Then they went their way deeper into the wood, and in the
middle of it, where it was thickest and darkest, they came upon a
little enchanted house which stood empty.
`Here,' they said, `let us take up our abode, and you, Benjamin,
you are the youngest and weakest, you shall stay at home and keep
house for us; we others will go out and fetch food.' So they went
forth into the wood, and shot hares and roe-deer, birds and wood-
pigeons, and any other game they came across. They always
brought their spoils home to Benjamin, who soon learnt to make
them into dainty dishes. So they lived for ten years in this little
house, and the time slipped merrily away.
In the meantime their little sister at home was growing up quickly.
She was kind-hearted and of a fair countenance, and she had a gold
star right in the middle of her forehead. One day a big washing was
going on at the palace, and the girl looking down from her window
saw twelve men's shirts hanging up to dry, and asked her mother:
`Who in the world do these shirts belong to? Surely they are
far too small for my father?'
And the Queen answered sadly: `Dear child, they belong to your
`But where are my twelve brothers?' said the girl. `I have
never even heard of them.'
`Heaven alone knows in what part of the wide world they are
wandering,' replied her mother.
Then she took the girl and opened the locked-up room; she
showed her the twelve coffins filled with shavings, and with the
little pillow laid in each.
`These coffins,' she said, `were intended for your brothers, but
they stole secretly away before you were born.'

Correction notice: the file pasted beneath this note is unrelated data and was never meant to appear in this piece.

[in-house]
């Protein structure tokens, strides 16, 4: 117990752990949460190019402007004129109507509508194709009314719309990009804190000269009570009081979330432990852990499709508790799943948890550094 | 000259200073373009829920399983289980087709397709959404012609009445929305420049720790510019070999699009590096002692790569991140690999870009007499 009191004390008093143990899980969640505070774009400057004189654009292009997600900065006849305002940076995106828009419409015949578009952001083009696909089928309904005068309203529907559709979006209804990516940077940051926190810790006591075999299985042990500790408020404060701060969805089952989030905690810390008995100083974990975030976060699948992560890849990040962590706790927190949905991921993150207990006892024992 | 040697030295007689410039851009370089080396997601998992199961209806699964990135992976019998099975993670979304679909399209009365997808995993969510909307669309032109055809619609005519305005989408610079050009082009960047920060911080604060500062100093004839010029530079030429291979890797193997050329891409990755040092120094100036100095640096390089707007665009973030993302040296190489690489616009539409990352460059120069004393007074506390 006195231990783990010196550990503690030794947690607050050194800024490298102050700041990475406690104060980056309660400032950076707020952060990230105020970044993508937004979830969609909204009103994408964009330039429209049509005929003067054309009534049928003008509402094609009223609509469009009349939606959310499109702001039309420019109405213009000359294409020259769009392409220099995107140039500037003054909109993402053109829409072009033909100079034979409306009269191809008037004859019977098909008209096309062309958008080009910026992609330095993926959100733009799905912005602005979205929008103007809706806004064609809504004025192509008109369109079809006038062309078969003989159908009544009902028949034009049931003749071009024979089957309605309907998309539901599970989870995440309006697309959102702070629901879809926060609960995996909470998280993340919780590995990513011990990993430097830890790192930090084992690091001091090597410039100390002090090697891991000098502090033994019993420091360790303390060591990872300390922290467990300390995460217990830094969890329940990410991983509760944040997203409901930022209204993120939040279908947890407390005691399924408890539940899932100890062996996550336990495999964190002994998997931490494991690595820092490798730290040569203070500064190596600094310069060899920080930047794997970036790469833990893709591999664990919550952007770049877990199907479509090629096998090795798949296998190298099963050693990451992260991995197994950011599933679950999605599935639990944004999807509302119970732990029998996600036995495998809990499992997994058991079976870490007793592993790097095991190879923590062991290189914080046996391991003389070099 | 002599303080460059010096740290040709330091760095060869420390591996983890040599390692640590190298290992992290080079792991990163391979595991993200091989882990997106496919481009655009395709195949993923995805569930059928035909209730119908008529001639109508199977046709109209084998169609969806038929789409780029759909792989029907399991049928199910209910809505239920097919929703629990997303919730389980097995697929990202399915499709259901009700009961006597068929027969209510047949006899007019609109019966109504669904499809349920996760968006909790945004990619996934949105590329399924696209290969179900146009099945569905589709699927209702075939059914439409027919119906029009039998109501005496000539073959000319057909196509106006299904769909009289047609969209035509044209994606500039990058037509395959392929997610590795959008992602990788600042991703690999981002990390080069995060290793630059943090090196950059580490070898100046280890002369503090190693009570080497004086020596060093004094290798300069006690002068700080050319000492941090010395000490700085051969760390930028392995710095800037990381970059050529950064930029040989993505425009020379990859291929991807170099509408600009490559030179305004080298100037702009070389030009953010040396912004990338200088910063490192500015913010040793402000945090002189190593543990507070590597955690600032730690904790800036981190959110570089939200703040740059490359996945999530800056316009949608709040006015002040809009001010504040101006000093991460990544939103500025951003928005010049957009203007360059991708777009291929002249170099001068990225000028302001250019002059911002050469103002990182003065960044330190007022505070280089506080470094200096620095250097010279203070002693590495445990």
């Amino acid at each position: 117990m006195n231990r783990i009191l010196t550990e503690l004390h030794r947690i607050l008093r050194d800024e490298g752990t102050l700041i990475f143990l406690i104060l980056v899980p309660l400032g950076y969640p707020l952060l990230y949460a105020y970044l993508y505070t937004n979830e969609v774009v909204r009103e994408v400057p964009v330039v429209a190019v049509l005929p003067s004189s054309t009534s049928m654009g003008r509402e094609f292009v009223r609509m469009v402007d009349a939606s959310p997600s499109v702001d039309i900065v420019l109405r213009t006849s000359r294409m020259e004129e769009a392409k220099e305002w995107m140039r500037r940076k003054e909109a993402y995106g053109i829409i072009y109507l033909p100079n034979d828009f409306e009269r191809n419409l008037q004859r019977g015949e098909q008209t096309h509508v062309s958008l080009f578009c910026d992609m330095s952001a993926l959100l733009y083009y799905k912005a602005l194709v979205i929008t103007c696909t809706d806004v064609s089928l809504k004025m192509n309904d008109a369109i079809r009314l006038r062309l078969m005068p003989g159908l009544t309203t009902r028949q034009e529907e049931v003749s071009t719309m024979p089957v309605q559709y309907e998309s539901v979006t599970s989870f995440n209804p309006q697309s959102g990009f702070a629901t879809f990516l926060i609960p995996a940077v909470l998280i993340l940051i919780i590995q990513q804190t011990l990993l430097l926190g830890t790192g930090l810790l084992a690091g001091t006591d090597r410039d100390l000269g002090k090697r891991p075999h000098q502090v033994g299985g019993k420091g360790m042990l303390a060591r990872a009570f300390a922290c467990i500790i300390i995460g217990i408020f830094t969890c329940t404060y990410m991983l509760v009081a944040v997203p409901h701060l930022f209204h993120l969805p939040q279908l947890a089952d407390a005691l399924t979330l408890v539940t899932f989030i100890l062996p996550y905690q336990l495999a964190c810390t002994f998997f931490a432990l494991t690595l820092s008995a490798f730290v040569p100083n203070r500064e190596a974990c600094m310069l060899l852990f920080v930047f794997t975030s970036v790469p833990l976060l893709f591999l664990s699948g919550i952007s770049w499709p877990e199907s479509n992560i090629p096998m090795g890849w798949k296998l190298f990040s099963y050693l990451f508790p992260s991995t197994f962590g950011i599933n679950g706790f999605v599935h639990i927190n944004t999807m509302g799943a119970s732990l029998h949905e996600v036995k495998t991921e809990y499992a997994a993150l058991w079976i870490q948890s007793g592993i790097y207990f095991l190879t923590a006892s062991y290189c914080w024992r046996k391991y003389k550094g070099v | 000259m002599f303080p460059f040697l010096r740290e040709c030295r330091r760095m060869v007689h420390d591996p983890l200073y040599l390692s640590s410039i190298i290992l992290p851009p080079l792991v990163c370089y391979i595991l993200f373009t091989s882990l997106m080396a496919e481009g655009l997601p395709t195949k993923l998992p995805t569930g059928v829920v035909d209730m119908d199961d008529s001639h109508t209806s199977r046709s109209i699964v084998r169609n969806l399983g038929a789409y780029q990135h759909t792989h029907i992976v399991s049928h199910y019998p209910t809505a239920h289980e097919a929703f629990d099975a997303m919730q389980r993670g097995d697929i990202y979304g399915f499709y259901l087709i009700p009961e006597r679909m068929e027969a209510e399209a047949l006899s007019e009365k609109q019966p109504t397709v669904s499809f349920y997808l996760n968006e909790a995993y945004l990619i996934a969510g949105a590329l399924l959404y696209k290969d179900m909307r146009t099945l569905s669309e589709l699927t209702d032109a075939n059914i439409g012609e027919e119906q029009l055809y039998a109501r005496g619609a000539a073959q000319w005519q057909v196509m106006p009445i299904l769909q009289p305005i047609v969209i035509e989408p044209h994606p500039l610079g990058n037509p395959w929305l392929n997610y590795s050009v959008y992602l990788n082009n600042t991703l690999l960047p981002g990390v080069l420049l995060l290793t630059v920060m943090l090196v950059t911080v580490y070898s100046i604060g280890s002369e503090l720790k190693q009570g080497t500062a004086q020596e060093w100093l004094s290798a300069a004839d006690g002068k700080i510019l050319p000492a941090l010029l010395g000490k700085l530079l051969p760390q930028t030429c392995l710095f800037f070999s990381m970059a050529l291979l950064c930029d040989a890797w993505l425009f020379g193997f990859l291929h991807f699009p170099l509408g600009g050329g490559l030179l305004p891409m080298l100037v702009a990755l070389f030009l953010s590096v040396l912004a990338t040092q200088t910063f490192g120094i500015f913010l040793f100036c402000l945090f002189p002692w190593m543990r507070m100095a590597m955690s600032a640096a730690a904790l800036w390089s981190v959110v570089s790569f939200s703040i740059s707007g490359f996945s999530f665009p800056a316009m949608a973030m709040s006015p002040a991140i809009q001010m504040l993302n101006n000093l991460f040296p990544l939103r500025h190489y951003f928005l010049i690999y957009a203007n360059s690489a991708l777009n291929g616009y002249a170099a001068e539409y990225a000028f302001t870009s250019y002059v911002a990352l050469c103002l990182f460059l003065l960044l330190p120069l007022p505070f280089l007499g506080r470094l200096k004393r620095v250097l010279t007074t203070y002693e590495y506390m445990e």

Then she to tell her all that had happened, and when
she had finished her daughter said:
`Do not cry, dearest mother; I will go and seek my brothers till
I find them.'
So she took the twelve shirts and went on straight into the
middle of the big wood. She walked all day long, and came in the
evening to the little enchanted house. She stepped in and found a
youth who, marvelling at her beauty, at the royal robes she wore,
and at the golden star on her forehead, asked her where she came
from and whither she was going.
`I am a Princess,' she answered, `and am seeking for my twelve
brothers. I mean to wander as far as the blue sky stretches over
the earth till I find them.'
Then she showed him the twelve shirts which she had taken
with her, and Benjamin saw that it must be his sister, and
`I am Benjamin, your youngest brother.'
So they wept for joy, and kissed and hugged each other again
and again. After a time Benjamin said:
`Dear sister, there is still a little difficulty, for we had all agreed
that any girl we met should die at our hands, because it was for the
sake of a girl that we had to leave our kingdom.'
`But,' she replied, `I will gladly die if by that means I can restore
my twelve brothers to their own.'
`No,' he answered, `there is no need for that; only go and hide
under that tub till our eleven brothers come in, and I'll soon make
matters right with them.'
She did as she was bid, and soon the others came home from
the chase and sat down to supper.
`Well, Benjamin, what's the news?' they asked.
But he replied, `I like that; have you nothing to tell me?'
`No,' they answered.
Then he said: `Well, now, you've been out in the wood all the
day and I've stayed quietly at home, and all the same I know more
than you do.'
`Then tell us,' they cried.
But he answered: `Only on condition that you promise faithfully
that the first girl we meet shall not be killed.'
`She shall be spared,' they promised, `only tell us the news.'
Then Benjamin said: `Our sister is here!' and he lifted up the
tub and the Princess stepped forward, with her royal robes and with
the golden star on her forehead, looking so lovely and sweet and
charming that they all fell in love with her on the spot.
They arranged that she should stay at home with Benjamin and
help him in the house work, while the rest of the brothers went out
into the wood and shot hares and roe-deer, birds and wood-pigeons.
And Benjamin and his sister cooked their meals for them. She